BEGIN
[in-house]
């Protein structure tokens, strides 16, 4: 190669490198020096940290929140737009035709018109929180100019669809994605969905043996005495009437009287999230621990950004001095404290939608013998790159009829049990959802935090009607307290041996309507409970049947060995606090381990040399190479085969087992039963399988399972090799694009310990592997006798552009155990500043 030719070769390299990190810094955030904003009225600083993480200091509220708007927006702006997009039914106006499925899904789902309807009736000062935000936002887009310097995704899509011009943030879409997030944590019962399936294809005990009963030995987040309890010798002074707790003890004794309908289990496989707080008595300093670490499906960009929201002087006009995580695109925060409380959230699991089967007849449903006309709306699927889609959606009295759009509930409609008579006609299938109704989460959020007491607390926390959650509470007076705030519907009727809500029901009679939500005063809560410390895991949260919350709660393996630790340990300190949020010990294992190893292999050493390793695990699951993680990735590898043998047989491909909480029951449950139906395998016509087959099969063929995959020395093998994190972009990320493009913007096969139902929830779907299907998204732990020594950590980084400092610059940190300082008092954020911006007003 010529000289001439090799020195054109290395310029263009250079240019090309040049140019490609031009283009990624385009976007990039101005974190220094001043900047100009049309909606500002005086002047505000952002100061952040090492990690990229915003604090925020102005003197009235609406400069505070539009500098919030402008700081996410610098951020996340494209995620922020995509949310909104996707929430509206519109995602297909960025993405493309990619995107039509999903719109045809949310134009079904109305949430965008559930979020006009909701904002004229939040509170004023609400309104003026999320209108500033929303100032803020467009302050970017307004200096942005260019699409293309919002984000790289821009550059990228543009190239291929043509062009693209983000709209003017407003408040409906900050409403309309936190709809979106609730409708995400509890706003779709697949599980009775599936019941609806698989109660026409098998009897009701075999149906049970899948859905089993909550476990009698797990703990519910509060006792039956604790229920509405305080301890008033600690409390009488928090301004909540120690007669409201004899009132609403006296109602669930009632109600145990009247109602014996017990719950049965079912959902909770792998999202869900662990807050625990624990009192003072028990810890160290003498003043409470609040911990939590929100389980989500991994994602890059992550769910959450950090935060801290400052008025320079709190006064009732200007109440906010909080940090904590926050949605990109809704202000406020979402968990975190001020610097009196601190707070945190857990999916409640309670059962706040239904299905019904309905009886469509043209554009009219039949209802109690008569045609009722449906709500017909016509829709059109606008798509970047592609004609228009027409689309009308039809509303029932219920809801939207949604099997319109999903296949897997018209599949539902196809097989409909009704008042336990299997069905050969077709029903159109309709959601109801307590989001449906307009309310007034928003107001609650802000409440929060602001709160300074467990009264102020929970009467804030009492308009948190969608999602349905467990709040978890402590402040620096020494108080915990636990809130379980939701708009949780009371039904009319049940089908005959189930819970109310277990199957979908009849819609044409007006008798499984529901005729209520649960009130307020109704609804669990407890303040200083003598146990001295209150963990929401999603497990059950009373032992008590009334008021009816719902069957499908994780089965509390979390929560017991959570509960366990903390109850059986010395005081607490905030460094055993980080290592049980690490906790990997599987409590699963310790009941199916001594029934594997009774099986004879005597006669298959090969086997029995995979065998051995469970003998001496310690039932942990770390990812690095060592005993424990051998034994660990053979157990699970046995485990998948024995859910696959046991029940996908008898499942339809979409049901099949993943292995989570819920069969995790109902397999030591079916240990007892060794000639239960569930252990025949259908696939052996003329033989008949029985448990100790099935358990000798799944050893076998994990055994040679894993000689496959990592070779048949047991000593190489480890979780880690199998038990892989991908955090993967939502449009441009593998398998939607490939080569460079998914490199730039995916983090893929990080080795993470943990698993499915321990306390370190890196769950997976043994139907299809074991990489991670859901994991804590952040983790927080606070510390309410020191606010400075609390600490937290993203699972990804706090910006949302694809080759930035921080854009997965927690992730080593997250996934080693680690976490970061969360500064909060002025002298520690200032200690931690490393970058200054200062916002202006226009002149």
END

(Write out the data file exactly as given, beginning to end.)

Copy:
[in-house]
């Protein structure tokens, strides 16, 4: 190669490198020096940290929140737009035709018109929180100019669809994605969905043996005495009437009287999230621990950004001095404290939608013998790159009829049990959802935090009607307290041996309507409970049947060995606090381990040399190479085969087992039963399988399972090799694009310990592997006798552009155990500043 030719070769390299990190810094955030904003009225600083993480200091509220708007927006702006997009039914106006499925899904789902309807009736000062935000936002887009310097995704899509011009943030879409997030944590019962399936294809005990009963030995987040309890010798002074707790003890004794309908289990496989707080008595300093670490499906960009929201002087006009995580695109925060409380959230699991089967007849449903006309709306699927889609959606009295759009509930409609008579006609299938109704989460959020007491607390926390959650509470007076705030519907009727809500029901009679939500005063809560410390895991949260919350709660393996630790340990300190949020010990294992190893292999050493390793695990699951993680990735590898043998047989491909909480029951449950139906395998016509087959099969063929995959020395093998994190972009990320493009913007096969139902929830779907299907998204732990020594950590980084400092610059940190300082008092954020911006007003 010529000289001439090799020195054109290395310029263009250079240019090309040049140019490609031009283009990624385009976007990039101005974190220094001043900047100009049309909606500002005086002047505000952002100061952040090492990690990229915003604090925020102005003197009235609406400069505070539009500098919030402008700081996410610098951020996340494209995620922020995509949310909104996707929430509206519109995602297909960025993405493309990619995107039509999903719109045809949310134009079904109305949430965008559930979020006009909701904002004229939040509170004023609400309104003026999320209108500033929303100032803020467009302050970017307004200096942005260019699409293309919002984000790289821009550059990228543009190239291929043509062009693209983000709209003017407003408040409906900050409403309309936190709809979106609730409708995400509890706003779709697949599980009775599936019941609806698989109660026409098998009897009701075999149906049970899948859905089993909550476990009698797990703990519910509060006792039956604790229920509405305080301890008033600690409390009488928090301004909540120690007669409201004899009132609403006296109602669930009632109600145990009247109602014996017990719950049965079912959902909770792998999202869900662990807050625990624990009192003072028990810890160290003498003043409470609040911990939590929100389980989500991994994602890059992550769910959450950090935060801290400052008025320079709190006064009732200007109440906010909080940090904590926050949605990109809704202000406020979402968990975190001020610097009196601190707070945190857990999916409640309670059962706040239904299905019904309905009886469509043209554009009219039949209802109690008569045609009722449906709500017909016509829709059109606008798509970047592609004609228009027409689309009308039809509303029932219920809801939207949604099997319109999903296949897997018209599949539902196809097989409909009704008042336990299997069905050969077709029903159109309709959601109801307590989001449906307009309310007034928003107001609650802000409440929060602001709160300074467990009264102020929970009467804030009492308009948190969608999602349905467990709040978890402590402040620096020494108080915990636990809130379980939701708009949780009371039904009319049940089908005959189930819970109310277990199957979908009849819609044409007006008798499984529901005729209520649960009130307020109704609804669990407890303040200083003598146990001295209150963990929401999603497990059950009373032992008590009334008021009816719902069957499908994780089965509390979390929560017991959570509960366990903390109850059986010395005081607490905030460094055993980080290592049980690490906790990997599987409590699963310790009941199916001594029934594997009774099986004879005597006669298959090969086997029995995979065998051995469970003998001496310690039932942990770390990812690095060592005993424990051998034994660990053979157990699970046995485990998948024995859910696959046991029940996908008898499942339809979409049901099949993943292995989570819920069969995790109902397999030591079916240990007892060794000639239960569930252990025949259908696939052996003329033989008949029985448990100790099935358990000798799944050893076998994990055994040679894993000689496959990592070779048949047991000593190489480890979780880690199998038990892989991908955090993967939502449009441009593998398998939607490939080569460079998914490199730039995916983090893929990080080795993470943990698993499915321990306390370190890196769950997976043994139907299809074991990489991670859901994991804590952040983790927080606070510390309410020191606010400075609390600490937290993203699972990804706090910006949302694809080759930035921080854009997965927690992730080593997250996934080693680690976490970061969360500064909060002025002298520690200032200690931690490393970058200054200062916002202006226009002149």